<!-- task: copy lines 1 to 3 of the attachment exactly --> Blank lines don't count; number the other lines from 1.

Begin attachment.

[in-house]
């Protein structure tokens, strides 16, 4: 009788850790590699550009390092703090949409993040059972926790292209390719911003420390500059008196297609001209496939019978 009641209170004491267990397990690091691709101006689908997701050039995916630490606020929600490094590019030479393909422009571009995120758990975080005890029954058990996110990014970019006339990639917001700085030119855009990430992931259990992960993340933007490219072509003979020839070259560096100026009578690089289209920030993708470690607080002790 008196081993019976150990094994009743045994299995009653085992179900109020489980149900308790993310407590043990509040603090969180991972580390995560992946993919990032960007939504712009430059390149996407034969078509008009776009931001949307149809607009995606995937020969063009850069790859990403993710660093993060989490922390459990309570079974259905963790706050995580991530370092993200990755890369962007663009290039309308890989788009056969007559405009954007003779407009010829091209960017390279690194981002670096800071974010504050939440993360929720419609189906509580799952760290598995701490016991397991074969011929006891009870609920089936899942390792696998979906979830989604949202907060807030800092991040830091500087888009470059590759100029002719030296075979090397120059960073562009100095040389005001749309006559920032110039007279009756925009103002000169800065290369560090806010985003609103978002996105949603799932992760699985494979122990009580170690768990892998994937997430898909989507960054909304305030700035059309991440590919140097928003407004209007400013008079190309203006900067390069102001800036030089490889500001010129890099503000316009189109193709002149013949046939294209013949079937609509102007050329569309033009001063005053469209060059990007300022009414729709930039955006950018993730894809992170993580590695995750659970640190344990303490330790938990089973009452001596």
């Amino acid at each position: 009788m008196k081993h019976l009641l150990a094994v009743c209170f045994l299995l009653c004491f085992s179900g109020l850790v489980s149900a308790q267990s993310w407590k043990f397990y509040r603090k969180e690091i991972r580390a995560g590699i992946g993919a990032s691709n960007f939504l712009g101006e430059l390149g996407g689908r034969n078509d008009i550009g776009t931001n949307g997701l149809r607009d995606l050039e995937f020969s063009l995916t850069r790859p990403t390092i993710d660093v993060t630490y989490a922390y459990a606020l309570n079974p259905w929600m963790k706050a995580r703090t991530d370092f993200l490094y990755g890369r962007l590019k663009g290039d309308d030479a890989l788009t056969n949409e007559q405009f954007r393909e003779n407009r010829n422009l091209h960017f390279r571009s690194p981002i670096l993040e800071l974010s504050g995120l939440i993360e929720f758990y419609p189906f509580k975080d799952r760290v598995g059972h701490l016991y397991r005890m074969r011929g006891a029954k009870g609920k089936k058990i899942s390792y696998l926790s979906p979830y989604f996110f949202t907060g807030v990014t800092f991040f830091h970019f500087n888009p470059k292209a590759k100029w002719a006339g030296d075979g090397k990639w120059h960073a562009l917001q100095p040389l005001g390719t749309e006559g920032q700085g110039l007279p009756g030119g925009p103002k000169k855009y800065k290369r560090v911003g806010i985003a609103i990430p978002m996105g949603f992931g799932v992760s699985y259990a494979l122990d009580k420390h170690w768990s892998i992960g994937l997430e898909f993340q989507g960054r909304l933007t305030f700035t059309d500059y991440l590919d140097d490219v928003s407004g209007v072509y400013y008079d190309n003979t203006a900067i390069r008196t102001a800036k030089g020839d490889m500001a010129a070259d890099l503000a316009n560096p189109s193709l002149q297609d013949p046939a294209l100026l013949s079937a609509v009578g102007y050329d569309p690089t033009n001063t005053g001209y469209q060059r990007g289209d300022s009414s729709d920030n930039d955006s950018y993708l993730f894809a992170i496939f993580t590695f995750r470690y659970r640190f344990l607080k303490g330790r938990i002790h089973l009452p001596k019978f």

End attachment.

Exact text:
[in-house]
């Protein structure tokens, strides 16, 4: 009788850790590699550009390092703090949409993040059972926790292209390719911003420390500059008196297609001209496939019978 009641209170004491267990397990690091691709101006689908997701050039995916630490606020929600490094590019030479393909422009571009995120758990975080005890029954058990996110990014970019006339990639917001700085030119855009990430992931259990992960993340933007490219072509003979020839070259560096100026009578690089289209920030993708470690607080002790 008196081993019976150990094994009743045994299995009653085992179900109020489980149900308790993310407590043990509040603090969180991972580390995560992946993919990032960007939504712009430059390149996407034969078509008009776009931001949307149809607009995606995937020969063009850069790859990403993710660093993060989490922390459990309570079974259905963790706050995580991530370092993200990755890369962007663009290039309308890989788009056969007559405009954007003779407009010829091209960017390279690194981002670096800071974010504050939440993360929720419609189906509580799952760290598995701490016991397991074969011929006891009870609920089936899942390792696998979906979830989604949202907060807030800092991040830091500087888009470059590759100029002719030296075979090397120059960073562009100095040389005001749309006559920032110039007279009756925009103002000169800065290369560090806010985003609103978002996105949603799932992760699985494979122990009580170690768990892998994937997430898909989507960054909304305030700035059309991440590919140097928003407004209007400013008079190309203006900067390069102001800036030089490889500001010129890099503000316009189109193709002149013949046939294209013949079937609509102007050329569309033009001063005053469209060059990007300022009414729709930039955006950018993730894809992170993580590695995750659970640190344990303490330790938990089973009452001596």
């Amino acid at each position: 009788m008196k081993h019976l009641l150990a094994v009743c209170f045994l299995l009653c004491f085992s179900g109020l850790v489980s149900a308790q267990s993310w407590k043990f397990y509040r603090k969180e690091i991972r580390a995560g590699i992946g993919a990032s691709n960007f939504l712009g101006e430059l390149g996407g689908r034969n078509d008009i550009g776009t931001n949307g997701l149809r607009d995606l050039e995937f020969s063009l995916t850069r790859p990403t390092i993710d660093v993060t630490y989490a922390y459990a606020l309570n079974p259905w929600m963790k706050a995580r703090t991530d370092f993200l490094y990755g890369r962007l590019k663009g290039d309308d030479a890989l788009t056969n949409e007559q405009f954007r393909e003779n407009r010829n422009l091209h960017f390279r571009s690194p981002i670096l993040e800071l974010s504050g995120l939440i993360e929720f758990y419609p189906f509580k975080d799952r760290v598995g059972h701490l016991y397991r005890m074969r011929g006891a029954k009870g609920k089936k058990i899942s390792y696998l926790s979906p979830y989604f996110f949202t907060g807030v990014t800092f991040f830091h970019f500087n888009p470059k292209a590759k100029w002719a006339g030296d075979g090397k990639w120059h960073a562009l917001q100095p040389l005001g390719t749309e006559g920032q700085g110039l007279p009756g030119g925009p103002k000169k855009y800065k290369r560090v911003g806010i985003a609103i990430p978002m996105g949603f992931g799932v992760s699985y259990a494979l122990d009580k420390h170690w768990s892998i992960g994937l997430e898909f993340q989507g960054r909304l933007t305030f700035t059309d500059y991440l590919d140097d490219v928003s407004g209007v072509y400013y008079d190309n003979t203006a900067i390069r008196t102001a800036k030089g020839d490889m500001a010129a070259d890099l503000a316009n560096p189109s193709l002149q297609d013949p046939a294209l100026l013949s079937a609509v009578g102007y050329d569309p690089t033009n001063t005053g001209y469209q060059r990007g289209d300022s009414s729709d920030n930039d955006s950018y993708l993730f894809a992170i496939f993580t590695f995750r470690y659970r640190f344990l607080k303490g330790r938990i002790h089973l009452p001596k019978f």